“Resolve to be tender with the young, compassionate with the aged, sympathetic with the striving, and tolerant of the weak and the wrong. Sometime in life you will have been all of these.” – George Washington Carver on Empathy
Empathy is a pillar of conscious communication. Yes, some people are naturally more empathetic than others, but it is not confined to the realms of natural ability. Empathy can be learned and developed by anyone with the will to do so.
Having empathy is so much more than simply caring for another. Expressing empathy and understanding is the key to building relationships, supporting friends and colleagues, trust, healing and even productivity. A work, or indeed home environment where people feel safe to express their worries and woes is a place that encourages healthy wellbeing and support systems.
Even if you are empathetic as a person, which I consider myself to be so, there are still times when you will fall short of this. Being generally empathetic is different to being consciously empathetic. Choosing to be constructively caring and open in a focused and conscious way is very important, and generally quite easy to do. Here are some examples of how to manifest empathy in a focused way…
1. Listen with Intent
Often we hear but don’t listen. One of the most important things when demonstrating conscious empathy is to listen really well. This means to listen without letting your mind wander to what you feel your response should be. How often do we drift off half way through somebody else’s sentence because we are now waiting for an opportunity to jump in with our opinions?
Also, when you listen with intent, you are showing the other person that you are fully investing your attention with them. And when you reply, do not be afraid of taking a moment to gather your thoughts in order to respond carefully and usefully.
2. Consider More Than Their Words
Look for other forms of communication. This is especially important with vulnerable people, or with people you do not know so well. What does their body language say? Do they seem to feel comfortable talking to you? If they don’t spear to be so, is there something you can do to help? Offering a drink or a seat, for example. Try and notice the whole person, not just the content of their words.
3. Other People’s Shoes
Sometimes one of the most difficult things about empathy is not agreeing fully with the views or decisions of the other person. Sometimes your opposition is unavoidable, but in many cases, putting yourself in their shoes helps you to understand their plight a little better. Always try your best to see where they are coming from.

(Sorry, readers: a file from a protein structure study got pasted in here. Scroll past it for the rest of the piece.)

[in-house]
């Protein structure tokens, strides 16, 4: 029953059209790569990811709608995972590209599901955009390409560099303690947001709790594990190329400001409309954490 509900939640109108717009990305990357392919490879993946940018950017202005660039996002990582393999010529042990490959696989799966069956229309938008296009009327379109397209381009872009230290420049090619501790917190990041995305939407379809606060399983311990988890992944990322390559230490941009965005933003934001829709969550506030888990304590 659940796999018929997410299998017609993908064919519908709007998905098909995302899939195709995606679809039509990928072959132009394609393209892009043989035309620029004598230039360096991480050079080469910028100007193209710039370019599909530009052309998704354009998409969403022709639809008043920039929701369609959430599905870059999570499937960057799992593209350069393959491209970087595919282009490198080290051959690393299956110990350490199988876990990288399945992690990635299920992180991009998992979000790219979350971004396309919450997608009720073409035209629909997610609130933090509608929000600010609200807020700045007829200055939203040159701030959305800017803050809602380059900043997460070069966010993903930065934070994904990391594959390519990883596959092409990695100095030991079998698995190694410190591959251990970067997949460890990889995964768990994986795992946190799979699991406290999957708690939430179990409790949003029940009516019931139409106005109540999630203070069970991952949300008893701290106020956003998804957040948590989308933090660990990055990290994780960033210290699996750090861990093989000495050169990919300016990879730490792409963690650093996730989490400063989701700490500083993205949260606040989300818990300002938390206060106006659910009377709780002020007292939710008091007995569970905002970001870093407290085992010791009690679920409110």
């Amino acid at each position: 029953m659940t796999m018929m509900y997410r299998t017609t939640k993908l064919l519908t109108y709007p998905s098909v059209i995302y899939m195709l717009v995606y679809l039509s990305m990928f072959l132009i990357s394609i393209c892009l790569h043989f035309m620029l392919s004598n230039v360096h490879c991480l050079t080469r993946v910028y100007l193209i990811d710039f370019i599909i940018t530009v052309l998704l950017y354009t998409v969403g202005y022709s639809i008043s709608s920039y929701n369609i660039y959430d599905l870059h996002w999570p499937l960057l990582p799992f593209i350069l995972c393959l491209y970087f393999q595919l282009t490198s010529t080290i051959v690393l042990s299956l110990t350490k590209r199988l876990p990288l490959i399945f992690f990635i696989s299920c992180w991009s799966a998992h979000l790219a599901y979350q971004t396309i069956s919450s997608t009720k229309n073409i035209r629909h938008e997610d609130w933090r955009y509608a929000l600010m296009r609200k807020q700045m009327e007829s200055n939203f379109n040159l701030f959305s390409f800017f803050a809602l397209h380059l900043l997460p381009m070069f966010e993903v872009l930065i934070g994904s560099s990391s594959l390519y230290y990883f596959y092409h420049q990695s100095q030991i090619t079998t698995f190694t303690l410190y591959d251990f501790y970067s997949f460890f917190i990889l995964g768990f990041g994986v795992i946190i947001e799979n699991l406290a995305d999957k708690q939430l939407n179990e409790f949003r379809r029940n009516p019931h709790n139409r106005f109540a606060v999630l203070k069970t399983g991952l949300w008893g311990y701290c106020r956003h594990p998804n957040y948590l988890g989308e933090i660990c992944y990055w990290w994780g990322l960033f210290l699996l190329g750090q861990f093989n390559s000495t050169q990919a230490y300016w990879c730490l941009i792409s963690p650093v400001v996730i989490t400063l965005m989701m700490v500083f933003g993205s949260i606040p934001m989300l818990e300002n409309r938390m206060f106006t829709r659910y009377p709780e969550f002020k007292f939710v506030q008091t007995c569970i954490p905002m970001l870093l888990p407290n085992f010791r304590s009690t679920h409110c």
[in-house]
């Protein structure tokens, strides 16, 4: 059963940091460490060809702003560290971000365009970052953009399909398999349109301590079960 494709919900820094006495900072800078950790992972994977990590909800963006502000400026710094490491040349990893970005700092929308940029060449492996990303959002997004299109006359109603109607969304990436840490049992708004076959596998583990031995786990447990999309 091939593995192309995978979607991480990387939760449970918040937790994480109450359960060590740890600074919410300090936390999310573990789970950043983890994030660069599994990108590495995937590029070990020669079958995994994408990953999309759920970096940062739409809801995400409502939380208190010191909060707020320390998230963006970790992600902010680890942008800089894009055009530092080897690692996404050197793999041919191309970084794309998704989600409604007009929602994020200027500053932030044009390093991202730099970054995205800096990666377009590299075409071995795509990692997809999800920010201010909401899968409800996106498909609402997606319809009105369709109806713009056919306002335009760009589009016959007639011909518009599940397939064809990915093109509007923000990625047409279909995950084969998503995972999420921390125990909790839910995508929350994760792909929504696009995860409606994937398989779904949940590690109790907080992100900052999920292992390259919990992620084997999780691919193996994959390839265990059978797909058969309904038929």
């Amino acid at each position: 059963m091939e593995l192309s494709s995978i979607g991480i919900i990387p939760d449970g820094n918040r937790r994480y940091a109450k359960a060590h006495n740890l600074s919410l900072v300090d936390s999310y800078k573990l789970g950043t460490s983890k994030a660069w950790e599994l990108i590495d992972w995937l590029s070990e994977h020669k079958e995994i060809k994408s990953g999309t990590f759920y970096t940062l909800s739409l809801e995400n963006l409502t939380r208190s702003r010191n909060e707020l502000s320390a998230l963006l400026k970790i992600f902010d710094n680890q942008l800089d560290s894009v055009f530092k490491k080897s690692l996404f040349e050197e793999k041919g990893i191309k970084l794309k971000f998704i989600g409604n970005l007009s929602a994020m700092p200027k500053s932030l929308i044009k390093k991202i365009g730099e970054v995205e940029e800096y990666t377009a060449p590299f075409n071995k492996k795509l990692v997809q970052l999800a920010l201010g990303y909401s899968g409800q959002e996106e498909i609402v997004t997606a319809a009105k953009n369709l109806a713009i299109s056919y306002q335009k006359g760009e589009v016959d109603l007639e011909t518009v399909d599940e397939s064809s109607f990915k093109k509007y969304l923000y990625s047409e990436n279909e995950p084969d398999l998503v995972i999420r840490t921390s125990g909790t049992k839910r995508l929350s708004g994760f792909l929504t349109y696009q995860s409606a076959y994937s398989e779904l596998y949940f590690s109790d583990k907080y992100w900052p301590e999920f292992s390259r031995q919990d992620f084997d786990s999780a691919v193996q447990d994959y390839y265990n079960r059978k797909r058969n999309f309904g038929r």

Invite the other person in. This can be done through the simplest of gestures; a smile. A smile says, ‘you are safe’, ‘I am comfortable with this situation’ and ‘you can trust me’. Do not underestimate the power of a smile and an open face. Appearing to be relaxed and understanding is also a simple way to gain trust and offer a safe space for the other person to get something off their chest, without judgement.
5. Advise Without Instructing
If somebody comes to you asking for guidance, it is easy to simplify your answer; ‘why don’t you just do this?’ It is important, when advising with empathy, not to judge and not to deal in absolutes. To be empathetic we can sympathise with others, and tell them what we think might be a helpful path. But the most empowering and useful path to set them on is one that they come to themselves. Do your best to guide them to a place where they find the answers based on their own decision making and their unique experience.
6. You Don’t Have to Fix It!
If someone needs to offload on you, very often, that is all that they need. Do not feel that you must always have the answer for them, because you may not have it. Indeed, always needing to fix things may lead to you giving poor advice. Just be there for them without feeling the need to close the case!
By Chris Thomson
Going to someone to offload in a time of stress is a great way to avoid burnout. Here are a few other tips on how to avoid such a thing: Workplace Resilience: How to Avoid Burnout
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